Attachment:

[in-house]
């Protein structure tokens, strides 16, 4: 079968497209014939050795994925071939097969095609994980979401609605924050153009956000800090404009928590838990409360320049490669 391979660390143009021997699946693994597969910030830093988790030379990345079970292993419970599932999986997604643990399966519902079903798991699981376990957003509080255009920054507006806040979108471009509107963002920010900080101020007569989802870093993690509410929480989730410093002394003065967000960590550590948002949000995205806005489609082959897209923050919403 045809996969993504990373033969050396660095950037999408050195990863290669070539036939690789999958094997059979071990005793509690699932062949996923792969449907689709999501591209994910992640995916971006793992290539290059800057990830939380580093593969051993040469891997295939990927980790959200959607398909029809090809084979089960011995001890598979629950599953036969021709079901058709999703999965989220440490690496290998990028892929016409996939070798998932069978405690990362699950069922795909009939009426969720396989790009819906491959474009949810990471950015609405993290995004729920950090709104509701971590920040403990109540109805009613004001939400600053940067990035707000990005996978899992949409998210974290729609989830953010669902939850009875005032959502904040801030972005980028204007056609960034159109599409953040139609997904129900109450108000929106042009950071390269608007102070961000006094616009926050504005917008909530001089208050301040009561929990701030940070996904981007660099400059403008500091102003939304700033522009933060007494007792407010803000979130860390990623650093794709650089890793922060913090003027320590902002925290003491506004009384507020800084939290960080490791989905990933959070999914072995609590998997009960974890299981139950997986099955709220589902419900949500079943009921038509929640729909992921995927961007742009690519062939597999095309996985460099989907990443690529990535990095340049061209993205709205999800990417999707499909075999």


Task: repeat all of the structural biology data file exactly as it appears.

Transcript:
[in-house]
């Protein structure tokens, strides 16, 4: 079968497209014939050795994925071939097969095609994980979401609605924050153009956000800090404009928590838990409360320049490669 391979660390143009021997699946693994597969910030830093988790030379990345079970292993419970599932999986997604643990399966519902079903798991699981376990957003509080255009920054507006806040979108471009509107963002920010900080101020007569989802870093993690509410929480989730410093002394003065967000960590550590948002949000995205806005489609082959897209923050919403 045809996969993504990373033969050396660095950037999408050195990863290669070539036939690789999958094997059979071990005793509690699932062949996923792969449907689709999501591209994910992640995916971006793992290539290059800057990830939380580093593969051993040469891997295939990927980790959200959607398909029809090809084979089960011995001890598979629950599953036969021709079901058709999703999965989220440490690496290998990028892929016409996939070798998932069978405690990362699950069922795909009939009426969720396989790009819906491959474009949810990471950015609405993290995004729920950090709104509701971590920040403990109540109805009613004001939400600053940067990035707000990005996978899992949409998210974290729609989830953010669902939850009875005032959502904040801030972005980028204007056609960034159109599409953040139609997904129900109450108000929106042009950071390269608007102070961000006094616009926050504005917008909530001089208050301040009561929990701030940070996904981007660099400059403008500091102003939304700033522009933060007494007792407010803000979130860390990623650093794709650089890793922060913090003027320590902002925290003491506004009384507020800084939290960080490791989905990933959070999914072995609590998997009960974890299981139950997986099955709220589902419900949500079943009921038509929640729909992921995927961007742009690519062939597999095309996985460099989907990443690529990535990095340049061209993205709205999800990417999707499909075999």